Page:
A phospholipid uptake system in the model plant Arabidopsis thaliana

Nat Commun. 2015 Jul 27;6:7649. doi: 10.1038/ncomms8649.

Abstract

Plants use solar energy to produce lipids directly from inorganic elements and are not thought to require molecular systems for lipid uptake from the environment. Here we show that Arabidopsis thaliana Aminophospholipid ATPase10 (ALA10) is a P4-type ATPase flippase that internalizes exogenous phospholipids across the plasma membrane, after which they are rapidly metabolized. ALA10 expression and phospholipid uptake are high in the epidermal cells of the root tip and in guard cells, the latter of which regulate the size of stomatal apertures to modulate gas exchange. ALA10-knockout mutants exhibit reduced phospholipid uptake at the root tips and guard cells and are affected in growth and transpiration. The presence of a phospholipid uptake system in plants is surprising. Our results suggest that one possible physiological role of this system is to internalize lysophosphatidylcholine, a signalling lipid involved in root development and stomatal control.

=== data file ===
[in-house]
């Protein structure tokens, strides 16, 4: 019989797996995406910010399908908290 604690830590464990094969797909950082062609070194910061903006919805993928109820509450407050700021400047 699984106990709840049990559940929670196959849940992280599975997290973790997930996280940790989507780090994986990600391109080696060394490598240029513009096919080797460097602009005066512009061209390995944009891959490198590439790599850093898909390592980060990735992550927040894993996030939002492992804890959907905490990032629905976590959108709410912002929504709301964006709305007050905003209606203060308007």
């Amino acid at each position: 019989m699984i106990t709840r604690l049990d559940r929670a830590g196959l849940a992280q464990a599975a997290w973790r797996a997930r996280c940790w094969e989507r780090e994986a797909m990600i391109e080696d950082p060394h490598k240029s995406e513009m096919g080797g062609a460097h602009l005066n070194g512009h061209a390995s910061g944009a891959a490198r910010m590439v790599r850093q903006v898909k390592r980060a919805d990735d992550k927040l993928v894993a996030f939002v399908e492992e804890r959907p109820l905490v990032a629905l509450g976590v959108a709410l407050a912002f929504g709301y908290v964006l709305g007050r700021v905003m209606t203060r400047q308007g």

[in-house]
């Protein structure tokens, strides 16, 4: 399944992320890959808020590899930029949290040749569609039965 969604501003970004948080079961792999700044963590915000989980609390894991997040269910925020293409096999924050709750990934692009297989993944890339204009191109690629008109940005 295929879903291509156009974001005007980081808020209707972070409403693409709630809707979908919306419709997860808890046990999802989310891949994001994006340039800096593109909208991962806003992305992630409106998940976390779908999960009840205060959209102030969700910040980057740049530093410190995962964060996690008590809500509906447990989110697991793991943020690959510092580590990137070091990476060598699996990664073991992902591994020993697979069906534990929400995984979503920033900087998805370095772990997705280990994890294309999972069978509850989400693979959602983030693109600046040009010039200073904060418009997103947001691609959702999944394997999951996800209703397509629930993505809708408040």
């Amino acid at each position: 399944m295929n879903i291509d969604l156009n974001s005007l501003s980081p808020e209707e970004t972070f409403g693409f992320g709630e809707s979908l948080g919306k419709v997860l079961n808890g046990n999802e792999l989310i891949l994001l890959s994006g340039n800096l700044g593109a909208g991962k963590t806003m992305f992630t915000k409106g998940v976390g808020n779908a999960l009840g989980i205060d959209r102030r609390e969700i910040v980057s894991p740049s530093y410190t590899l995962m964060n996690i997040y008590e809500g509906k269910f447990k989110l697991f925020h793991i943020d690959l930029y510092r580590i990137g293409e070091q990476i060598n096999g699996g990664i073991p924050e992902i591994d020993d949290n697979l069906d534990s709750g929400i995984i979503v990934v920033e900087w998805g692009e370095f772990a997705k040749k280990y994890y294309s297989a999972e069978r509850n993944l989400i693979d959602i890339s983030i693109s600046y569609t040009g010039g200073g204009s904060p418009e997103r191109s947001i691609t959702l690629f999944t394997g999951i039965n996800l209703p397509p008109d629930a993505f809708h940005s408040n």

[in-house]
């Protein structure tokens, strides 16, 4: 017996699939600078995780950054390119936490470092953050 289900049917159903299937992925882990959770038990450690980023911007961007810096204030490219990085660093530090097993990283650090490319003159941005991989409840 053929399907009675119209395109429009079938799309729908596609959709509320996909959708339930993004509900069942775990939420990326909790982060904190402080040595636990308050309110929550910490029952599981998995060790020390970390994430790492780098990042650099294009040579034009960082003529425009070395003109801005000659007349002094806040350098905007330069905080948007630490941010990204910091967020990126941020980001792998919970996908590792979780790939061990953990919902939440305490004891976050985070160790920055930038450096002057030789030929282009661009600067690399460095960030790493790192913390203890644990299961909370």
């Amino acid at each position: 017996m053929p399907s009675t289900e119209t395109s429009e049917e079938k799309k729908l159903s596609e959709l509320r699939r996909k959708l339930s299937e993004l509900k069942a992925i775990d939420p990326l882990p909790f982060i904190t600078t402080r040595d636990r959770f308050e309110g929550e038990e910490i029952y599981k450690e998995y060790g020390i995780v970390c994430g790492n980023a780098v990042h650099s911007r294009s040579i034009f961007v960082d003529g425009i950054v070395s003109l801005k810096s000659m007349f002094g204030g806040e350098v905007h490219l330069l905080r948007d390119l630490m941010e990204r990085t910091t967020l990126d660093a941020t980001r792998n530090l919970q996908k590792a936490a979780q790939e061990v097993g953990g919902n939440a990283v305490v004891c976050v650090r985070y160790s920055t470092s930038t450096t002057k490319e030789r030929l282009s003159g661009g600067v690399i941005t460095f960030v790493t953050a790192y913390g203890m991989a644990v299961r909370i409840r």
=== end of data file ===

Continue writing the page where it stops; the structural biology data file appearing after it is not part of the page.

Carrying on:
Publication types

  • Research Support, Non-U.S. Gov't

MeSH terms

  • Adenosine Triphosphatases / genetics*
  • Adenosine Triphosphatases / metabolism
  • Arabidopsis Proteins / genetics*
  • Arabidopsis Proteins / metabolism
  • Arabidopsis*
  • Gene Expression Profiling
  • Meristem / metabolism*
  • Microscopy, Fluorescence
  • Microsomes / metabolism
  • Organisms, Genetically Modified
  • Phospholipid Transfer Proteins / genetics*
  • Phospholipid Transfer Proteins / metabolism
  • Phospholipids / metabolism*
  • Plant Leaves
  • Plant Stomata / metabolism*
  • Saccharomyces cerevisiae
  • Tobacco

Substances

  • Arabidopsis Proteins
  • Phospholipid Transfer Proteins
  • Phospholipids
  • Adenosine Triphosphatases
  • ALA10 protein, Arabidopsis